So not only do they have two linebackers instead of three, but they are using a converted safety as one of their key LBs.
The Bills have a very fast cornerback in Tre’Davious White who can slow down if not stop Hill. He’s also a zone blitzing threat as evidenced by 1.5 sacks and three quarterback hits last season. Ironically, White was obtained using the draft pick that Buffalo got from Kansas City when the Chiefs moved up in the 2017 draft to select Mahomes. Fellow cornerback Levi Wallace is also highly rated, but does not have quite the top gear that White has.
More than ever, due to the incredible athleticism that has taken over the sport, offensive coordinators are looking to exploit any and all mismatches in a given game.
But let’s not overthink this. If everyone else in the NFL is focused on stopping Mahomes (and they are), maybe the real mismatch is halfback over right tackle. Teams like the Bills may be getting too overspecialized if they’re shedding too much weight.
The Bills front seven (four linemen, two linebackers, and Jordan Poyer thrown in to add up to seven) adds up as follows:
260 + 292 + 307 + 266, 250 + 223 + 191 = 1,790 pounds.
Today’s Bills are somewhat smaller than a few years ago. The defensive ends are on the light side; the defensive tackles are on the light side; there are two linebackers instead of three (one of whom is a converted strong safety), and the front seven is really a front six.
This season, the Patriots offense has upgraded in the receiving game, but the Bills are probably better equipped to defend that aspect of their gameplan.
More problematic for the Bills is that they do not match up well against the size that the Patriots can apply on the line of scrimmage, starting with gigantic Trent Brown, who is 6-foot-8 and 355 pounds. Then you have 350-pound Michael Onwenu at guard, Isaiah Wynn (315 pounds) at left tackle, Shaq Mason (310 pounds) at guard, and David Andrews (listed as the starting center) at 300 pounds. He will be challenged by Ted Karras at 305 pounds.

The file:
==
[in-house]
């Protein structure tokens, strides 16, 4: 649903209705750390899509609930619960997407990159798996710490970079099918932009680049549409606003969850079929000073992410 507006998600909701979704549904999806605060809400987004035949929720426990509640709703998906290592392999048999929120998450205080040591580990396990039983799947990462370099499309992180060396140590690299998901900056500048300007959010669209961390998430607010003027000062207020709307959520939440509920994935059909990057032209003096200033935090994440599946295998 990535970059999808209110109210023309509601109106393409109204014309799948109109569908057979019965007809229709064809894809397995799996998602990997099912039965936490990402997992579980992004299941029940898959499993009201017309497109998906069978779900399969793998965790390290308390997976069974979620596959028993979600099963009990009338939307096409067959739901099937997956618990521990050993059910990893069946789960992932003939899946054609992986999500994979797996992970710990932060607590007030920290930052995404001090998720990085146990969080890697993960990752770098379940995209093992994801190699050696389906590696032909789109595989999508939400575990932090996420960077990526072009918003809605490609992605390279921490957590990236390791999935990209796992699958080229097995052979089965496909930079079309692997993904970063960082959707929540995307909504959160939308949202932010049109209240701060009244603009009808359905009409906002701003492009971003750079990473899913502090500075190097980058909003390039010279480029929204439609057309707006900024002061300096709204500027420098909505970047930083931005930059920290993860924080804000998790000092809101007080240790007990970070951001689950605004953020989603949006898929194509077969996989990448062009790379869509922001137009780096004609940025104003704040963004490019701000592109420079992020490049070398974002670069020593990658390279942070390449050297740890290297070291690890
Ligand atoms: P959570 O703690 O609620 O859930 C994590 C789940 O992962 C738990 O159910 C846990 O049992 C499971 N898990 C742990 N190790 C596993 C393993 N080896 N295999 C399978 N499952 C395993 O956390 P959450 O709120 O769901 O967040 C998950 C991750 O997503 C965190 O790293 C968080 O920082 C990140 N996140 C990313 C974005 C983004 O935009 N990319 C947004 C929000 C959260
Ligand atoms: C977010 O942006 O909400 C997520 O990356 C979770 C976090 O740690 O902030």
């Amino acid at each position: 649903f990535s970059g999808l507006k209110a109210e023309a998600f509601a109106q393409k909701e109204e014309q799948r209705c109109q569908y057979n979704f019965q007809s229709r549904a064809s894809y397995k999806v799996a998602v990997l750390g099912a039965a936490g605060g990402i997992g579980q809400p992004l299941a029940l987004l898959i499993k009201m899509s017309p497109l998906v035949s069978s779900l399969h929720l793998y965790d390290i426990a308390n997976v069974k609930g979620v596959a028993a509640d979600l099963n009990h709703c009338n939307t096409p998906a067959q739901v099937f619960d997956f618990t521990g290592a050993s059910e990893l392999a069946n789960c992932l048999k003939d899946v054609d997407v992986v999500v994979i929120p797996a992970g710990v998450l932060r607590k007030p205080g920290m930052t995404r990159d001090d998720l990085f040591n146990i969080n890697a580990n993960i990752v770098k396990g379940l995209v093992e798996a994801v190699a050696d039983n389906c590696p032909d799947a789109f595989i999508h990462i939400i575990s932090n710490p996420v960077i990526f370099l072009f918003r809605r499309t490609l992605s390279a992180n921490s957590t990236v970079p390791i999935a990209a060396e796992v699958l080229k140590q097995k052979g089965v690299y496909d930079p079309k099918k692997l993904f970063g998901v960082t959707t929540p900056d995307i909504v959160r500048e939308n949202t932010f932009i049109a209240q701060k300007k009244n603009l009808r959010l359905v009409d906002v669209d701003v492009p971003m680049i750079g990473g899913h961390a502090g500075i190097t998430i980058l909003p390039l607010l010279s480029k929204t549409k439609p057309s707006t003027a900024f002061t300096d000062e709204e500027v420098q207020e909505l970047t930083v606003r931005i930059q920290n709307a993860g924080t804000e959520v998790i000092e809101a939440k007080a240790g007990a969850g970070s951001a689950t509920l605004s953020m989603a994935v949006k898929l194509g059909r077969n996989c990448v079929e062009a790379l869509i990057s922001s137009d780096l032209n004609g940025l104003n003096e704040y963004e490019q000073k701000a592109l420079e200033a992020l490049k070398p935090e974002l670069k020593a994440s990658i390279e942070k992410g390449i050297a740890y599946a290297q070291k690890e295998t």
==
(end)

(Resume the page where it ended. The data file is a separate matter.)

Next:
One way or the other, the Patriots are going to have blockers ranging up to 350 pounds tasked with going up against Bills defenders who weigh around 260 pounds. They will be assisted by two premier tight ends in Henry and Smith, and they may also retain fullback Jakob Johnson or whomever emerges from that competition.
Man for man, the Bills are going to be much smaller than the Patriots. What will they use their speed for? Running away?
It could be a great opportunity for big rookie back Rhamondre Stevenson, who is 6-foot and 227 pounds. He just needs to run mostly north and south to make his impact.
Offensive coordinator Josh McDaniels will be happy to exploit this mismatch, and it may not be rocket science. If the Patriots stay reasonably healthy, there’s no reason why they cannot run the ball all day long.
This article has dealt with the Bills defense, admittedly because that’s way more fun than Josh Allen and the offense. Allen, in the eyes of some, is every bit as good as Mahomes, but so far lacks the shiny hardware for his trophy case. Stefon Diggs and Cole Beasley form as dangerous a receiving tandem as anyone, with 2,502 combined receiving yards between them. However, Jacob Hollister and Dawson Knox are not quite so intimidating at tight end.
Likewise, Devin Singletary and Zack Moss accounted for 1,532 total yards from scrimmage in 1,024 total offensive snaps, or 1.50 TYFS/snap, a more than respectable output. By comparison, Sony Michel and Damien Harris combined for 1,306 yards in 432 snaps, or 3.02 TYFS/snap, more than double the Bills’ figure-of-merit. The numbers confirm what you knew already: Mr. Allen’s best options are through the air.
The Bills may in fact excel against teams built like the Chiefs, but you can bet it won’t be easy for them against run-heavy offenses that can control the clock and keep their offense off the field, preventing Allen and Co. from getting in a rhythm. The Patriots will have their offense sorted out bu the time they face the Bills for the first time in 2021. Weeks 13 and 16 can’t come soon enough.